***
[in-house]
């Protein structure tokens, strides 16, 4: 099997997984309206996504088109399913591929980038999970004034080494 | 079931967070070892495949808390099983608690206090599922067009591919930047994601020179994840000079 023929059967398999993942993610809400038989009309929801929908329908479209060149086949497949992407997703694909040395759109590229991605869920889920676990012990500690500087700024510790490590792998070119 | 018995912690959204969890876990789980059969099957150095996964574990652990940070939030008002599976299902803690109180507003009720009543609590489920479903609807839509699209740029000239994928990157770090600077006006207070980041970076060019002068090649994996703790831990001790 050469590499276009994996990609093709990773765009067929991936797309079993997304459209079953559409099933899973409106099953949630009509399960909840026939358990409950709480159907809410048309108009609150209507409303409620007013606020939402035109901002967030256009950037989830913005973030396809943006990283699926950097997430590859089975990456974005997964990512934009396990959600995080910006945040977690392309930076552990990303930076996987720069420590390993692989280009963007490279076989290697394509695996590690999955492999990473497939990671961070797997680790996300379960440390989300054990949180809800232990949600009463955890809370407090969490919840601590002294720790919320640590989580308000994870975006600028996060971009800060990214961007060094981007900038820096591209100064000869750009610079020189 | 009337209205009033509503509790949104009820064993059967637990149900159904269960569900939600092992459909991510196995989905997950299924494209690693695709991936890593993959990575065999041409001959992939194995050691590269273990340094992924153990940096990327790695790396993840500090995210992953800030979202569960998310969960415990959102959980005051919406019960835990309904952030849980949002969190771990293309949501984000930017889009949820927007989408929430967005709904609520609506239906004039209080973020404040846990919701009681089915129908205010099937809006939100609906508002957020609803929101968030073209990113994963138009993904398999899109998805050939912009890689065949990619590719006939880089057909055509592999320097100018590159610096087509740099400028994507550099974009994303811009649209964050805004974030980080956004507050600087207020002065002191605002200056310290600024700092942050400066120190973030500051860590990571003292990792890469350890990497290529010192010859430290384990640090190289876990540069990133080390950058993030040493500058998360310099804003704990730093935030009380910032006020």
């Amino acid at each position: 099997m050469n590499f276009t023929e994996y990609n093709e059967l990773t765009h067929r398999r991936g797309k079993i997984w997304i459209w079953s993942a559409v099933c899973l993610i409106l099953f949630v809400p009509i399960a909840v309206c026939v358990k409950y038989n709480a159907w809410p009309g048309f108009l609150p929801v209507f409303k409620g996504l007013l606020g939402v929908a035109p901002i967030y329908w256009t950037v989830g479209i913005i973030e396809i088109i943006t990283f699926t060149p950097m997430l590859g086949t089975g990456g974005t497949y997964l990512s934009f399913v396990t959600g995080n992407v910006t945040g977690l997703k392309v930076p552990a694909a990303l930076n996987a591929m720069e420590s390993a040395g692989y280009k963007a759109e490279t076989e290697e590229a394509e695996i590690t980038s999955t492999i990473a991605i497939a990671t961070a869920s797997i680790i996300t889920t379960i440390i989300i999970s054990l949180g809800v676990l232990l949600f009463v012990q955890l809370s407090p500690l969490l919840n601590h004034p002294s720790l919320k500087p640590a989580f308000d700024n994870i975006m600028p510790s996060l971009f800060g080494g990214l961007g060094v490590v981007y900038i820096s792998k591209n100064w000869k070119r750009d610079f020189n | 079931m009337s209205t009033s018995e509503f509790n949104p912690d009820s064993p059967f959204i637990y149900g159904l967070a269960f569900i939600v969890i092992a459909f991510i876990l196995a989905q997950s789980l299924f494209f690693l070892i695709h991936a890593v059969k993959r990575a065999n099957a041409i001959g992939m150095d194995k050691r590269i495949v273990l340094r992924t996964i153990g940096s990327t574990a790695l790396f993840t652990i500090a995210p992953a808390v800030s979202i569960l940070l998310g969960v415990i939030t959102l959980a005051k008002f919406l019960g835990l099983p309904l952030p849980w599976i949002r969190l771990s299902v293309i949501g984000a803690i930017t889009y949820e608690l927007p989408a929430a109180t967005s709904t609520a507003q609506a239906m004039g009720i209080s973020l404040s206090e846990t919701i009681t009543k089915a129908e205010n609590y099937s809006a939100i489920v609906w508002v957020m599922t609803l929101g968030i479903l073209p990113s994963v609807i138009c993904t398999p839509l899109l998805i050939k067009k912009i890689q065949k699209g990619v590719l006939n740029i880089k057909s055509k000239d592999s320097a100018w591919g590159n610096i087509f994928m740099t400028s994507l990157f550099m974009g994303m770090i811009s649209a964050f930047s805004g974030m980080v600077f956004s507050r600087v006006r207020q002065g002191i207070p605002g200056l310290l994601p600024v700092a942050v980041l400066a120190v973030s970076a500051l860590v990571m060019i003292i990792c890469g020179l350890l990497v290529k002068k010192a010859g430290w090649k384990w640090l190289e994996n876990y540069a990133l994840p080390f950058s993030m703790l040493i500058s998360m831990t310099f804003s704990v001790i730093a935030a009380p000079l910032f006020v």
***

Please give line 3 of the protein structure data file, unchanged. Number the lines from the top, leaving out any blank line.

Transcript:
């Amino acid at each position: 099997m050469n590499f276009t023929e994996y990609n093709e059967l990773t765009h067929r398999r991936g797309k079993i997984w997304i459209w079953s993942a559409v099933c899973l993610i409106l099953f949630v809400p009509i399960a909840v309206c026939v358990k409950y038989n709480a159907w809410p009309g048309f108009l609150p929801v209507f409303k409620g996504l007013l606020g939402v929908a035109p901002i967030y329908w256009t950037v989830g479209i913005i973030e396809i088109i943006t990283f699926t060149p950097m997430l590859g086949t089975g990456g974005t497949y997964l990512s934009f399913v396990t959600g995080n992407v910006t945040g977690l997703k392309v930076p552990a694909a990303l930076n996987a591929m720069e420590s390993a040395g692989y280009k963007a759109e490279t076989e290697e590229a394509e695996i590690t980038s999955t492999i990473a991605i497939a990671t961070a869920s797997i680790i996300t889920t379960i440390i989300i999970s054990l949180g809800v676990l232990l949600f009463v012990q955890l809370s407090p500690l969490l919840n601590h004034p002294s720790l919320k500087p640590a989580f308000d700024n994870i975006m600028p510790s996060l971009f800060g080494g990214l961007g060094v490590v981007y900038i820096s792998k591209n100064w000869k070119r750009d610079f020189n | 079931m009337s209205t009033s018995e509503f509790n949104p912690d009820s064993p059967f959204i637990y149900g159904l967070a269960f569900i939600v969890i092992a459909f991510i876990l196995a989905q997950s789980l299924f494209f690693l070892i695709h991936a890593v059969k993959r990575a065999n099957a041409i001959g992939m150095d194995k050691r590269i495949v273990l340094r992924t996964i153990g940096s990327t574990a790695l790396f993840t652990i500090a995210p992953a808390v800030s979202i569960l940070l998310g969960v415990i939030t959102l959980a005051k008002f919406l019960g835990l099983p309904l952030p849980w599976i949002r969190l771990s299902v293309i949501g984000a803690i930017t889009y949820e608690l927007p989408a929430a109180t967005s709904t609520a507003q609506a239906m004039g009720i209080s973020l404040s206090e846990t919701i009681t009543k089915a129908e205010n609590y099937s809006a939100i489920v609906w508002v957020m599922t609803l929101g968030i479903l073209p990113s994963v609807i138009c993904t398999p839509l899109l998805i050939k067009k912009i890689q065949k699209g990619v590719l006939n740029i880089k057909s055509k000239d592999s320097a100018w591919g590159n610096i087509f994928m740099t400028s994507l990157f550099m974009g994303m770090i811009s649209a964050f930047s805004g974030m980080v600077f956004s507050r600087v006006r207020q002065g002191i207070p605002g200056l310290l994601p600024v700092a942050v980041l400066a120190v973030s970076a500051l860590v990571m060019i003292i990792c890469g020179l350890l990497v290529k002068k010192a010859g430290w090649k384990w640090l190289e994996n876990y540069a990133l994840p080390f950058s993030m703790l040493i500058s998360m831990t310099f804003s704990v001790i730093a935030a009380p000079l910032f006020v």